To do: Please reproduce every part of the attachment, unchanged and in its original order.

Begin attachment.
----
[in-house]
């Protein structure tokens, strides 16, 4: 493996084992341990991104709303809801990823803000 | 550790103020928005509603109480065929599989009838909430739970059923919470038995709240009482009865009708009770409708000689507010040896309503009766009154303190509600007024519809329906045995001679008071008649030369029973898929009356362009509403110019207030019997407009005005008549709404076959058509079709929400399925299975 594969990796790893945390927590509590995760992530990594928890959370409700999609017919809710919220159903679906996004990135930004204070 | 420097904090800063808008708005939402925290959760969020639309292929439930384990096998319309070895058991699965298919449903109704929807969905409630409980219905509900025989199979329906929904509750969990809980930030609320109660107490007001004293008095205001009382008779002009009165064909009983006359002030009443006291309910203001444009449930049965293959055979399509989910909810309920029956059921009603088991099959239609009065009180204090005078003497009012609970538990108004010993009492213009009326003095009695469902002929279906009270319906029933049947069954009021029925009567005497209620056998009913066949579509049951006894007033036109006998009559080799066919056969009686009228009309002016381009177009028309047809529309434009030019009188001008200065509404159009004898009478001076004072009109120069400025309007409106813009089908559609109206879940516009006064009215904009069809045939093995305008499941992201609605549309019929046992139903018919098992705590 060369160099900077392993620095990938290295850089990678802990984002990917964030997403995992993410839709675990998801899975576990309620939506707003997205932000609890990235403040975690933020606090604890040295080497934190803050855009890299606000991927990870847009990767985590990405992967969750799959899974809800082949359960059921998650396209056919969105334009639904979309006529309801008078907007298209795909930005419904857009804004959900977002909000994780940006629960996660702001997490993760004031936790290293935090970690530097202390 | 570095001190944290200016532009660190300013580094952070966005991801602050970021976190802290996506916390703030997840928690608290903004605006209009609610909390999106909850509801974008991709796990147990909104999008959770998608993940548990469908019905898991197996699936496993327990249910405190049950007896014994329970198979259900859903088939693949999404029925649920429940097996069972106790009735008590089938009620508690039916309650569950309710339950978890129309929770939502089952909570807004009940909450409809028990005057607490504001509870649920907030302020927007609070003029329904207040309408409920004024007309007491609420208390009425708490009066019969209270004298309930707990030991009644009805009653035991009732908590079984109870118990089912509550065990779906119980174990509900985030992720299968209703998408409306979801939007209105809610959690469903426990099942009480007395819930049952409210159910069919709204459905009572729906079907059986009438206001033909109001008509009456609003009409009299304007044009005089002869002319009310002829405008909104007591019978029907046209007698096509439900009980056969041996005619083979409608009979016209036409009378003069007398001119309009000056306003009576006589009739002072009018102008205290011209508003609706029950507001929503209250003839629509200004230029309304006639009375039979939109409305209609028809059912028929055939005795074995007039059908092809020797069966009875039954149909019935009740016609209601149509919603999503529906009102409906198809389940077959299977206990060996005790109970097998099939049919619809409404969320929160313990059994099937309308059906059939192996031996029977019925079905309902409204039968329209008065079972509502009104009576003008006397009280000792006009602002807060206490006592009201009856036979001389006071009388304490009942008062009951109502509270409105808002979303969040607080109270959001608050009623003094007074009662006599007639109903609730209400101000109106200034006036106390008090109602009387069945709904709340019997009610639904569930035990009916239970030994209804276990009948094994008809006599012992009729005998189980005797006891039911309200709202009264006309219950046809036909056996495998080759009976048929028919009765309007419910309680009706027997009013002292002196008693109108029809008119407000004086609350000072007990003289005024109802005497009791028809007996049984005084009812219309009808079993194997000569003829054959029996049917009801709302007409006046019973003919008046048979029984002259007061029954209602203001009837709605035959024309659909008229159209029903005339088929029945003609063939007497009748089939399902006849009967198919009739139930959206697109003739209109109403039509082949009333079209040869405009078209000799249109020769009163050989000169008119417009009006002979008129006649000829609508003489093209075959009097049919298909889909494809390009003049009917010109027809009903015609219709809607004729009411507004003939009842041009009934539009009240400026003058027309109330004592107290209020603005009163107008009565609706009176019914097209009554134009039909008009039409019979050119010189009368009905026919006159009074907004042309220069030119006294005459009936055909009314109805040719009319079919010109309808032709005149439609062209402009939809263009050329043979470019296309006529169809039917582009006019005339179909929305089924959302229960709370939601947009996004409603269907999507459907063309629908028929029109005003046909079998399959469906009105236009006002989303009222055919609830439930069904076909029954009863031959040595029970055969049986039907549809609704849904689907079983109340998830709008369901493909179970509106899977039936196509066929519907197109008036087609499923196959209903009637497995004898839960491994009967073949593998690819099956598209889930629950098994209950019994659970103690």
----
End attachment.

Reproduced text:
[in-house]
């Protein structure tokens, strides 16, 4: 493996084992341990991104709303809801990823803000 | 550790103020928005509603109480065929599989009838909430739970059923919470038995709240009482009865009708009770409708000689507010040896309503009766009154303190509600007024519809329906045995001679008071008649030369029973898929009356362009509403110019207030019997407009005005008549709404076959058509079709929400399925299975 594969990796790893945390927590509590995760992530990594928890959370409700999609017919809710919220159903679906996004990135930004204070 | 420097904090800063808008708005939402925290959760969020639309292929439930384990096998319309070895058991699965298919449903109704929807969905409630409980219905509900025989199979329906929904509750969990809980930030609320109660107490007001004293008095205001009382008779002009009165064909009983006359002030009443006291309910203001444009449930049965293959055979399509989910909810309920029956059921009603088991099959239609009065009180204090005078003497009012609970538990108004010993009492213009009326003095009695469902002929279906009270319906029933049947069954009021029925009567005497209620056998009913066949579509049951006894007033036109006998009559080799066919056969009686009228009309002016381009177009028309047809529309434009030019009188001008200065509404159009004898009478001076004072009109120069400025309007409106813009089908559609109206879940516009006064009215904009069809045939093995305008499941992201609605549309019929046992139903018919098992705590 060369160099900077392993620095990938290295850089990678802990984002990917964030997403995992993410839709675990998801899975576990309620939506707003997205932000609890990235403040975690933020606090604890040295080497934190803050855009890299606000991927990870847009990767985590990405992967969750799959899974809800082949359960059921998650396209056919969105334009639904979309006529309801008078907007298209795909930005419904857009804004959900977002909000994780940006629960996660702001997490993760004031936790290293935090970690530097202390 | 570095001190944290200016532009660190300013580094952070966005991801602050970021976190802290996506916390703030997840928690608290903004605006209009609610909390999106909850509801974008991709796990147990909104999008959770998608993940548990469908019905898991197996699936496993327990249910405190049950007896014994329970198979259900859903088939693949999404029925649920429940097996069972106790009735008590089938009620508690039916309650569950309710339950978890129309929770939502089952909570807004009940909450409809028990005057607490504001509870649920907030302020927007609070003029329904207040309408409920004024007309007491609420208390009425708490009066019969209270004298309930707990030991009644009805009653035991009732908590079984109870118990089912509550065990779906119980174990509900985030992720299968209703998408409306979801939007209105809610959690469903426990099942009480007395819930049952409210159910069919709204459905009572729906079907059986009438206001033909109001008509009456609003009409009299304007044009005089002869002319009310002829405008909104007591019978029907046209007698096509439900009980056969041996005619083979409608009979016209036409009378003069007398001119309009000056306003009576006589009739002072009018102008205290011209508003609706029950507001929503209250003839629509200004230029309304006639009375039979939109409305209609028809059912028929055939005795074995007039059908092809020797069966009875039954149909019935009740016609209601149509919603999503529906009102409906198809389940077959299977206990060996005790109970097998099939049919619809409404969320929160313990059994099937309308059906059939192996031996029977019925079905309902409204039968329209008065079972509502009104009576003008006397009280000792006009602002807060206490006592009201009856036979001389006071009388304490009942008062009951109502509270409105808002979303969040607080109270959001608050009623003094007074009662006599007639109903609730209400101000109106200034006036106390008090109602009387069945709904709340019997009610639904569930035990009916239970030994209804276990009948094994008809006599012992009729005998189980005797006891039911309200709202009264006309219950046809036909056996495998080759009976048929028919009765309007419910309680009706027997009013002292002196008693109108029809008119407000004086609350000072007990003289005024109802005497009791028809007996049984005084009812219309009808079993194997000569003829054959029996049917009801709302007409006046019973003919008046048979029984002259007061029954209602203001009837709605035959024309659909008229159209029903005339088929029945003609063939007497009748089939399902006849009967198919009739139930959206697109003739209109109403039509082949009333079209040869405009078209000799249109020769009163050989000169008119417009009006002979008129006649000829609508003489093209075959009097049919298909889909494809390009003049009917010109027809009903015609219709809607004729009411507004003939009842041009009934539009009240400026003058027309109330004592107290209020603005009163107008009565609706009176019914097209009554134009039909008009039409019979050119010189009368009905026919006159009074907004042309220069030119006294005459009936055909009314109805040719009319079919010109309808032709005149439609062209402009939809263009050329043979470019296309006529169809039917582009006019005339179909929305089924959302229960709370939601947009996004409603269907999507459907063309629908028929029109005003046909079998399959469906009105236009006002989303009222055919609830439930069904076909029954009863031959040595029970055969049986039907549809609704849904689907079983109340998830709008369901493909179970509106899977039936196509066929519907197109008036087609499923196959209903009637497995004898839960491994009967073949593998690819099956598209889930629950098994209950019994659970103690």